Interview Tips that Really Work

altThe only topic with more information online than interview tips is ways to deal with sexuality issues. 

Sites and books and self-help courses on how to crack a job interview come cheaper than a dime a dozen, yet when their advice doesn’t work, the blame is conveniently laid on the larger number of applicants than available jobs.

They say that the best jobs aren’t advertised, and I quite believe them. After all, how often have you seen openings for CEOs and MDs? LinkedIn lists some vacancies that aren’t advertised openly, and other important posts are filled through a referral system. Ramit Sethi, a 29-year-old US-born Indian who runs a course called Dream Job Boot Camp, says that it’s all about the contacts, but how does a guy without networking skills make his way up in corporate India?

I encourage you to check out Ramit at IWillTeachYouToBeRich.com, but just as a teaser, here are a few tips from the pro himself that are guaranteed to get you noticed and taken seriously at an interview:

1. Find the 3 must-says that you want your interviewer to know about you, that you don’t want to get out of the room without saying

It’s happened to me so often, has it happened to you too? You walk out of the interview knowing that you haven’t made the impression you’d have wanted to, knowing that the conversation didn’t go the way you’d planned. What you should do is preplan what you absolutely have to tell the interviewer before you get out. Then, if possible, weave this into your resume, into the headline or objective.

Yes, that means tailoring your CV to fit each organization and post that you apply to. Yes, it means that you must do considerable research about the organization and the solutions it’s looking for. And yes, this extra work will be worth your while.

2. Handpick what you want to tell the interviewer when he asks you to tell him about yourself

I used to begin answering these types of questions by giving the interviewer a rundown of my educational qualifications, until one manager asked to me to stop giving him facts and start telling him about the ‘real me’. I guess it comes down to whether or not you think you are a worthwhile person if you couldn’t talk about your degrees and your job history. Besides, why would I want to waste the interviewer’s time by regaling him with information that I had already put down in my resume?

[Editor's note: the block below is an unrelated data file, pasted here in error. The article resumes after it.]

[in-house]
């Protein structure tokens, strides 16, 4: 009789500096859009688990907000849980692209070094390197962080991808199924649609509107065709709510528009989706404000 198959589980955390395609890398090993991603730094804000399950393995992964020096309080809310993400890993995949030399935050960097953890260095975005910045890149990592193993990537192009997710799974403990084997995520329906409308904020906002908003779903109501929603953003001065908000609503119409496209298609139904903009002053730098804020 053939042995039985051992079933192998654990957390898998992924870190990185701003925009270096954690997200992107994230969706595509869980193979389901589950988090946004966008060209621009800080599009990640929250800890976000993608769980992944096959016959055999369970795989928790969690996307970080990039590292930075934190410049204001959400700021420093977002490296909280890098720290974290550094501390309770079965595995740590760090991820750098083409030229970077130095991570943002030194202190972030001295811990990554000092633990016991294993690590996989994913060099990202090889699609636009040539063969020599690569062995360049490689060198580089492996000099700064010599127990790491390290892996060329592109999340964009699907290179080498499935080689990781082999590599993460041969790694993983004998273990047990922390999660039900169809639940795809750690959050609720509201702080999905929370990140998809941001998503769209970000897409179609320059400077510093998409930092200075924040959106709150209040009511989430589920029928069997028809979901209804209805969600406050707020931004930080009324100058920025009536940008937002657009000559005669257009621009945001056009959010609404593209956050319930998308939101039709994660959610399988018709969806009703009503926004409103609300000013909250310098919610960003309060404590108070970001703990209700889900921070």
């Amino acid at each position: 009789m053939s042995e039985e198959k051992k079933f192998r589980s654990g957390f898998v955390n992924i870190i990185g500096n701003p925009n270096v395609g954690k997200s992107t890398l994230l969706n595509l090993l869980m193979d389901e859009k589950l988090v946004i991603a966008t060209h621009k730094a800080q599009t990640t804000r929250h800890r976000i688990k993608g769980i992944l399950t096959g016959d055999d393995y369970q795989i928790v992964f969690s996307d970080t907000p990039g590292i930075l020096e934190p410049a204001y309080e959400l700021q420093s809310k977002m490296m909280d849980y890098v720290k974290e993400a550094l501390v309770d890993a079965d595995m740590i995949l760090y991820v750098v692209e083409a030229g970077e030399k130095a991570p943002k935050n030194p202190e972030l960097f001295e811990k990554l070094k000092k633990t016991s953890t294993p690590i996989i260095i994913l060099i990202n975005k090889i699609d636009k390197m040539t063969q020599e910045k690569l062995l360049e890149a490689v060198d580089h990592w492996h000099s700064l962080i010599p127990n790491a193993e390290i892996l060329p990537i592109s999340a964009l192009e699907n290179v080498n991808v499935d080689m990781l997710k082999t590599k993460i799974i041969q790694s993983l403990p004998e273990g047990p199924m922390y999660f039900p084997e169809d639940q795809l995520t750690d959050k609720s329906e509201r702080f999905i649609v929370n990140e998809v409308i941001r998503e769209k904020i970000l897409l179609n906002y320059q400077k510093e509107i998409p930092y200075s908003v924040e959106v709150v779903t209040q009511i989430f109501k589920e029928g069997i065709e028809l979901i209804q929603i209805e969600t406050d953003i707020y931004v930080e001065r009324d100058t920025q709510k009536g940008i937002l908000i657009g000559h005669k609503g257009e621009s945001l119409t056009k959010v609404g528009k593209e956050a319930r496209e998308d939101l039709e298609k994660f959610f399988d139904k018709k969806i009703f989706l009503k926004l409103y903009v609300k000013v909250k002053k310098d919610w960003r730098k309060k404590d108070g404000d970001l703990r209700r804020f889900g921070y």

This is the time to tell the interviewer, even boast a bit, about why you’re a well-rounded, self-actualized person in your own right. What personal accomplishments are you most proud of? What are your goals (but please keep these in line with the company’s vision.) In my case, I began to speak about my black-belt status in Tae Kwon Do, which is a form of kick-boxing, and then I really watched managers’ eyes light up. Keep this part of the interview short and sweet, though; talk about two or three of your achievements in brief instead of describing incidents in your life.

3. Tell a riveting story when asked for your weak point. But don’t try to make it sound positive

The one rule that all interview websites recommend is naming your supposed ‘weak points’ but making them sound positive. Take a moment to laugh at the idea that someone’s only claim to shame is that they’re a workaholic, or that they are too detail-oriented, or that they take copious notes at meetings.


While I agree that interviewers should stay away from this question, because, let’s accept it, how honest can a person be when he wants a job that you might never hand him if he were to tell you that he’s a procrastinator, I use the time I saved in point 2 to tell a detailed story when asked this question. It works, and I’m not sure whether the additional detail convinces the interviewer that I’m telling the truth, or whether he just bores of me and proceeds to the next question.

4. Show how you are better than most people/other interviewees

I know, easier said that done. But this is where your research about the needs of this company comes in. if you know that the company is currently facing so-and-so problem, which you might be expected to help tackle if you are taken aboard, why not give your interviewer some ideas about how you’d go about handling the situation? This is guaranteed to blow him away even if the other applicants for the post are better qualified and more experienced than you are.

The most important way to really crack an interview is not on this list, but it’s also the most important way to succeed at life: be confident. If you haven’t perfected this skill, check out where the closest personality development school in your locality is located.

Often, the people who get the best jobs act like they believe that they can do the impossible and so should you.

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